Quick guide to DB users without logins in SQL Server 2005


  SQL Server 2005 introduced a new SQL DB principal subtype that can be quite useful: a SQL user that is not mapped to any login. You may be asking yourself “Why is this feature interesting? after all SQL Server already had the ability to create SQL users”, well, to answer this question I would like to describe what this SQL principal subtype really is and what interesting properties it has.


 


  For most operations, these subtype of users behave the same way as regular SQL users. They can own objects and schemas, can be granted/denied permissions, can be impersonated, etc.; The difference as the DDL describes is that these are DB-scoped principals not mapped to any login.


 


  Because there is no mapping on these principals there is no need to prerequisite to generate a login, therefore a DBO can generate such principals at will, even without having access to create/guess logins.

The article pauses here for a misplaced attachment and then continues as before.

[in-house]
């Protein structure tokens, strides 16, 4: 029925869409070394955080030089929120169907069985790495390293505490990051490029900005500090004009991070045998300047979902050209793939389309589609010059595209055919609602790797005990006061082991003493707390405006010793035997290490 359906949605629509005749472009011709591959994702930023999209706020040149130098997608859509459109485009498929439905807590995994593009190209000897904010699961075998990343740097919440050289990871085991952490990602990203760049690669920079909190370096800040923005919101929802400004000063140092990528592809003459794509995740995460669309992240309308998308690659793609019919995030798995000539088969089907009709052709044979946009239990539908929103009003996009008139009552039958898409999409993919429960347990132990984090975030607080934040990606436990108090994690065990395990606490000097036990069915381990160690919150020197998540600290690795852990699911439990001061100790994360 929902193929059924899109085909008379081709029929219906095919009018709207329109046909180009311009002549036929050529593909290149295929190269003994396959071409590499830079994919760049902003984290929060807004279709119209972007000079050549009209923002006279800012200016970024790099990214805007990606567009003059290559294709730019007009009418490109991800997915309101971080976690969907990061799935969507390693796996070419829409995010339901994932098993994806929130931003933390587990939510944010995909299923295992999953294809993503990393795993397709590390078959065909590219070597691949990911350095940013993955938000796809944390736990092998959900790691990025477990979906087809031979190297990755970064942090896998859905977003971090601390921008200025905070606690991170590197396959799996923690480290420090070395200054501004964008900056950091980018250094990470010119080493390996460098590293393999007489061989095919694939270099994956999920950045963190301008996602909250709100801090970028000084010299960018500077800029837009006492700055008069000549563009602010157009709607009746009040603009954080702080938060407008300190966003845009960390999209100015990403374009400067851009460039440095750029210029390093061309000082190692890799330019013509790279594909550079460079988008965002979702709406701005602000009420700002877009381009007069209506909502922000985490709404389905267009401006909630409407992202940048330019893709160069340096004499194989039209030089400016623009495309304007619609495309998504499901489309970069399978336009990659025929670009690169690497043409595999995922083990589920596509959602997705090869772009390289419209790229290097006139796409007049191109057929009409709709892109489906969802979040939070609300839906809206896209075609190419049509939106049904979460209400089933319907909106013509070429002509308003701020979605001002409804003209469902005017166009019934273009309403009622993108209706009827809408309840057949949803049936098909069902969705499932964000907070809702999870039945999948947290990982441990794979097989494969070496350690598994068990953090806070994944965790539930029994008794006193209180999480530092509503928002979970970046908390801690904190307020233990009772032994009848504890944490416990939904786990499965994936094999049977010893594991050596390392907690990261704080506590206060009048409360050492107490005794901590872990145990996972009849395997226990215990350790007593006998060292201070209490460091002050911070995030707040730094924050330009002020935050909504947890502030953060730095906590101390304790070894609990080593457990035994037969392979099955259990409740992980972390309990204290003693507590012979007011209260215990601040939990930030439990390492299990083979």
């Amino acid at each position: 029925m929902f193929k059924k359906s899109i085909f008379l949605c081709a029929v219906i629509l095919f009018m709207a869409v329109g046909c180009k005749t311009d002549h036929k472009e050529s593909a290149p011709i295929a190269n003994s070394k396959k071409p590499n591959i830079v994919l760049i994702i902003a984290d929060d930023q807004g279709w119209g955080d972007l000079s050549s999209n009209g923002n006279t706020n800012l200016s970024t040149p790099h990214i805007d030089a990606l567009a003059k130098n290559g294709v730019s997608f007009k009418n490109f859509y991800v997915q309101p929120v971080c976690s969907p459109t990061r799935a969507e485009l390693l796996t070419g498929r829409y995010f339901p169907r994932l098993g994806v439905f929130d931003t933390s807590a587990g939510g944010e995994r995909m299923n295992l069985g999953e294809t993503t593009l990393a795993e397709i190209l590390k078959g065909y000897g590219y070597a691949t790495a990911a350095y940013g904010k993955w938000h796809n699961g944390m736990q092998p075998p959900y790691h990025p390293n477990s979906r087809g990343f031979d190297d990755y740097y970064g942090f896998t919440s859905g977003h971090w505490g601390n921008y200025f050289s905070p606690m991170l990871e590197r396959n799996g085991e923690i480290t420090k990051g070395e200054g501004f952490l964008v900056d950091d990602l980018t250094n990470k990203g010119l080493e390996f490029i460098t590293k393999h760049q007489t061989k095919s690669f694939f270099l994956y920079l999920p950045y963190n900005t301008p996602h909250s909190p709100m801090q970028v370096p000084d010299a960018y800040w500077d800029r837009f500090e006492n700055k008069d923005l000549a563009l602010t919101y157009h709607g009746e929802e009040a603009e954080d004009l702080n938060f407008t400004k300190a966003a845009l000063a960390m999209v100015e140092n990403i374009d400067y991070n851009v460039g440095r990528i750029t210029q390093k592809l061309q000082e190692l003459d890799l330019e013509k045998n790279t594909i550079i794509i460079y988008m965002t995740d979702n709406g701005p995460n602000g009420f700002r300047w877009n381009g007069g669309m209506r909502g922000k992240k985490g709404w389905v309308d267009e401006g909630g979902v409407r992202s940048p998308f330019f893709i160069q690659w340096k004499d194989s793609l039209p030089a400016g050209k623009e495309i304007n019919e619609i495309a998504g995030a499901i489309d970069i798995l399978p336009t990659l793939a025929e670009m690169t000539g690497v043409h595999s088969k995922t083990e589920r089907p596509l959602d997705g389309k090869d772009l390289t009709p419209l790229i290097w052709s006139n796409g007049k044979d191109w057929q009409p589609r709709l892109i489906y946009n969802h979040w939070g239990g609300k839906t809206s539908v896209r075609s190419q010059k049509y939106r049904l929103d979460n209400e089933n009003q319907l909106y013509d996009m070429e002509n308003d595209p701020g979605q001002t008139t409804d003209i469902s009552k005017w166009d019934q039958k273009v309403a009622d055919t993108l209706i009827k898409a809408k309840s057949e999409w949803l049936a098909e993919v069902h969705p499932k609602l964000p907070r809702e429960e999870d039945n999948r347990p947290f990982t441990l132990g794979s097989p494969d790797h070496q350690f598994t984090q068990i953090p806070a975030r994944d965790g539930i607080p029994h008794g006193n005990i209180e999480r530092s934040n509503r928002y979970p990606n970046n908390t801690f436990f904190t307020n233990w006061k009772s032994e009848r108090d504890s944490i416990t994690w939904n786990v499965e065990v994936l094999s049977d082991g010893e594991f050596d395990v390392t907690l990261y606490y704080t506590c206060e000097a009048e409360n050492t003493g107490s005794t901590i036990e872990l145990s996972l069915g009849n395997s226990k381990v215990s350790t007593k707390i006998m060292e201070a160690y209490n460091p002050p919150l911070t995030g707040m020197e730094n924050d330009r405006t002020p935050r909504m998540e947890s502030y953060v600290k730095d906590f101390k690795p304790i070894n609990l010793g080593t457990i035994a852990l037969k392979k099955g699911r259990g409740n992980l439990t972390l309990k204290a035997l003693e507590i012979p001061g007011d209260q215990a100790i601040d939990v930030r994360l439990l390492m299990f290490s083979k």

CREATE DATABASE db_Demo


go


— Create a login whose only purpose is to manage the db_Demo DB


— no other permissions at server or crossDB scope are granted


CREATE LOGIN db_Demo_dbo WITH PASSWORD = ‘My dem0 p@ssw0Rd’


go


 


ALTER AUTHORIZATION ON DATABASE::db_Demo TO db_Demo_dbo


go


 


USE db_Demo


go


 


— Switch to db_Demo_dbo


EXECUTE AS LOGIN = ‘db_Demo_dbo’


go


 


— Let’s create a user for my application, but do we have a


— login named my_app_login?


CREATE USER my_app_login


go


 


— As you can see, the access to sys.server_principals


— is limited. Forcing this DBO to “guess” the name of


— a login in order to create a user …


SELECT name FROM sys.server_principals


go


— … and of course, creating a new arbitrary login is out of question


CREATE LOGIN my_app_login WITH PASSWORD = ‘My dem0 p@ssw0Rd’


go


 


— USER WITHOUT LOGIN on the other hand does not require


— any additional permission


CREATE USER my_app_user WITHOUT LOGIN


go


 


— Succeeded!, Let’s take a quick look to the MD


— As youcan see, except for the SID, this looks like an ordinary SQL user


SELECT * FROM sys.database_principals WHERE name = ‘my_app_user’


go


 


REVERT


go